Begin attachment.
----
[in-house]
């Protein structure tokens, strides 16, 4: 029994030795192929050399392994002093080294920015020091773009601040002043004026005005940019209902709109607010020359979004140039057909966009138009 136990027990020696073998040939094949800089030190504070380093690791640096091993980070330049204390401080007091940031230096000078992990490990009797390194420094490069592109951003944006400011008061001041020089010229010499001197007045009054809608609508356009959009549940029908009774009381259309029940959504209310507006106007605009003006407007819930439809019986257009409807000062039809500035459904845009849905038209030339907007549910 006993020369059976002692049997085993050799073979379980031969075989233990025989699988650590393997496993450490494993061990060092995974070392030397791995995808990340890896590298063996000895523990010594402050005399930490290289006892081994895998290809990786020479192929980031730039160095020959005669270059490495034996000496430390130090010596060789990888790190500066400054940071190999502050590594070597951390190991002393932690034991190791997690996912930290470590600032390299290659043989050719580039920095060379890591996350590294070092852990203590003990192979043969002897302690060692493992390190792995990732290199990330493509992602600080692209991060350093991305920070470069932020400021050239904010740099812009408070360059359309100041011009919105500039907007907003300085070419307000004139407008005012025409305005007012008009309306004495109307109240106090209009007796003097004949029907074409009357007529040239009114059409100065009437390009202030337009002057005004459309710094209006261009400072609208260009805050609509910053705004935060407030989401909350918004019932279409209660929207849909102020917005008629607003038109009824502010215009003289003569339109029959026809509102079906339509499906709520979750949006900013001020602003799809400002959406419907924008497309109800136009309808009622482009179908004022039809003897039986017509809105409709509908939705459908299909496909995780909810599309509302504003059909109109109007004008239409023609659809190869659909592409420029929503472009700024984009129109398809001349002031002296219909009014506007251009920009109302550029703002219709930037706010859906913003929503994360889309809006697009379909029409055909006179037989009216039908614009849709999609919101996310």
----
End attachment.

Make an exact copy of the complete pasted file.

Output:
[in-house]
């Protein structure tokens, strides 16, 4: 029994030795192929050399392994002093080294920015020091773009601040002043004026005005940019209902709109607010020359979004140039057909966009138009 136990027990020696073998040939094949800089030190504070380093690791640096091993980070330049204390401080007091940031230096000078992990490990009797390194420094490069592109951003944006400011008061001041020089010229010499001197007045009054809608609508356009959009549940029908009774009381259309029940959504209310507006106007605009003006407007819930439809019986257009409807000062039809500035459904845009849905038209030339907007549910 006993020369059976002692049997085993050799073979379980031969075989233990025989699988650590393997496993450490494993061990060092995974070392030397791995995808990340890896590298063996000895523990010594402050005399930490290289006892081994895998290809990786020479192929980031730039160095020959005669270059490495034996000496430390130090010596060789990888790190500066400054940071190999502050590594070597951390190991002393932690034991190791997690996912930290470590600032390299290659043989050719580039920095060379890591996350590294070092852990203590003990192979043969002897302690060692493992390190792995990732290199990330493509992602600080692209991060350093991305920070470069932020400021050239904010740099812009408070360059359309100041011009919105500039907007907003300085070419307000004139407008005012025409305005007012008009309306004495109307109240106090209009007796003097004949029907074409009357007529040239009114059409100065009437390009202030337009002057005004459309710094209006261009400072609208260009805050609509910053705004935060407030989401909350918004019932279409209660929207849909102020917005008629607003038109009824502010215009003289003569339109029959026809509102079906339509499906709520979750949006900013001020602003799809400002959406419907924008497309109800136009309808009622482009179908004022039809003897039986017509809105409709509908939705459908299909496909995780909810599309509302504003059909109109109007004008239409023609659809190869659909592409420029929503472009700024984009129109398809001349002031002296219909009014506007251009920009109302550029703002219709930037706010859906913003929503994360889309809006697009379909029409055909006179037989009216039908614009849709999609919101996310």